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Hotel Common Sense - Maximizing Effectiveness at Trade Shows Increasing Traffic at your Hospitality Trade Show Booth

publication date: Jul 15, 2011
author/source: Dr. John Hogan CHA CHE CMHS

Hotel Common Sense -

Maximizing Effectiveness at Trade Shows

Increasing Traffic at your Hospitality Trade Show Booth

Part 1

By Dr. John Hogan, CHE CHA MHS, August 24, 2009
The need is very real for hoteliers globally serving every market segment to take hold of and apply a moving set of best practices in addressing the very real concerns of diminishing occupancies and revenues.  Those practices continue to include executing the fundamentals of sales and accurate communication.

Earlier this year, this online service published one of my articles on increasing sales productivity.  The reason I chose that particular topic was that increasing numbers of people were sharing with me their frustration with declining ReVPAR.  

That column was titled How to make more sales calls than any other way or Trade Shows can be invaluable if...  and it offered the perspective that from the standpoint of productivity, substantially more sales contacts can be made at a meeting, conference or trade show in two days than in the same amount of time on the street knocking on doors. 

After attending several trade shows recently and making additional observations on people who do not effectively handle their booths well, I am focusing two additional articles to the topic.  

In these times of  lower attendance at many shows, reduced budgets and mixed economic indicators, we must all use our resources prudently.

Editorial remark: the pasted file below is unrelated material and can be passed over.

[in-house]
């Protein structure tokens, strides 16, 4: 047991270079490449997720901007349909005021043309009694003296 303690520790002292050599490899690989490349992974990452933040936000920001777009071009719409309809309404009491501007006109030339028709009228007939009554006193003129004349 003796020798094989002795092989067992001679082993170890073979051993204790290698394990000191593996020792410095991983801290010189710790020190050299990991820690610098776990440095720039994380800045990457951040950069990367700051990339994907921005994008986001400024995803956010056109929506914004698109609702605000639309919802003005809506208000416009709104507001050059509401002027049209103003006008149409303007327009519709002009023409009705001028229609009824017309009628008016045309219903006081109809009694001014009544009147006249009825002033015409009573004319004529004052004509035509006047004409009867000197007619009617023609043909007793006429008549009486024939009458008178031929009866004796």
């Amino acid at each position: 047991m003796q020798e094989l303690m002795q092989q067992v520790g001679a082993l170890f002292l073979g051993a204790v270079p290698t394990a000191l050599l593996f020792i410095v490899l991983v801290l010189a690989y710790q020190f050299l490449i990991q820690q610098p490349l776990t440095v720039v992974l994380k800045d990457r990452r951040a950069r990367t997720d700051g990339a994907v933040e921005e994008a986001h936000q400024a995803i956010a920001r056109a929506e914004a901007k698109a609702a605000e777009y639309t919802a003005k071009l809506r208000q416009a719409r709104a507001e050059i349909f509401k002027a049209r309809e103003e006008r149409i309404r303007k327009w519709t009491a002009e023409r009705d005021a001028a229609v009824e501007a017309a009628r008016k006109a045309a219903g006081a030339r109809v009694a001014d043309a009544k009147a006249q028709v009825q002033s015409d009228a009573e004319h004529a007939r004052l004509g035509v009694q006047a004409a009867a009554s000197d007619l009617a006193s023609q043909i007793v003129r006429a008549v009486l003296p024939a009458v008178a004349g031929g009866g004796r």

"The purpose in life is to collaborate for a common cause; the problem is nobody seems to know what it is."
Gerhard Gschwandtner (b. 1942), Austrian author, sales consultant and founder /CEO of Personal Selling Power, Inc., a US based magazine and book publishing company
Increasing traffic at your hospitality trade show booth

Selecting the show or conference to attend is relatively easy to do once you have targeted the markets you wish to reach and have completed a marketing plan. Success at trade shows and conferences depends on the marketing strategy you develop to sell your property and the tactics you use to turn those leads into sales calls and, eventually, bookings.

The details of how the booth is set up, staffed and the follow-up are all tactical essentials to a successful and memorable trade show.
A primary goal is to make certain that everyone who visits your booth remembers your hotel or hospitality company in a favorable way.  While many brand shows seem to imply a "captive" audience, your purpose is to end the day with qualified leads.

Evaluate marketing and/or creating awareness prior to the show  

  • Make sure that potential attendees know that you are going to be at the show, especially if you are from out of town. This means working the pre-registered attendee lists. 
  • Generate advance interest in your hotel's booth before the show starts by sending out some interesting details about your hotel and include an incentive. These can be flyers or coupons advising that if attendees bring it to the booth the day of the show s/he will receive a certain redeemable gift.
  • If you have something unique to unveil or share around the time of the show, try to get some media attention.  These may be local or industry media, depending on the message you are trying to communicate.
At the show
To make your hotel or hospitality company booth memorable, consider these factors:  1. Booth design 

  • Make your space open and inviting so that attendees are comfortable to come into your booth to view your displays and to speak with you. 
  • Call attention to your space with a well-designed arrangement, with reasonable seating as appropriate to the size of your space. Choose color for photographs or items that you want to stand out, and match the booth colors to your hotel logo and image. 
  • Make sure your area is well lit. Large convention centers have overhead lighting, but make sure your particular space is inviting.  Overhead lighting has occasional blind or dark spots in some locations on the floor.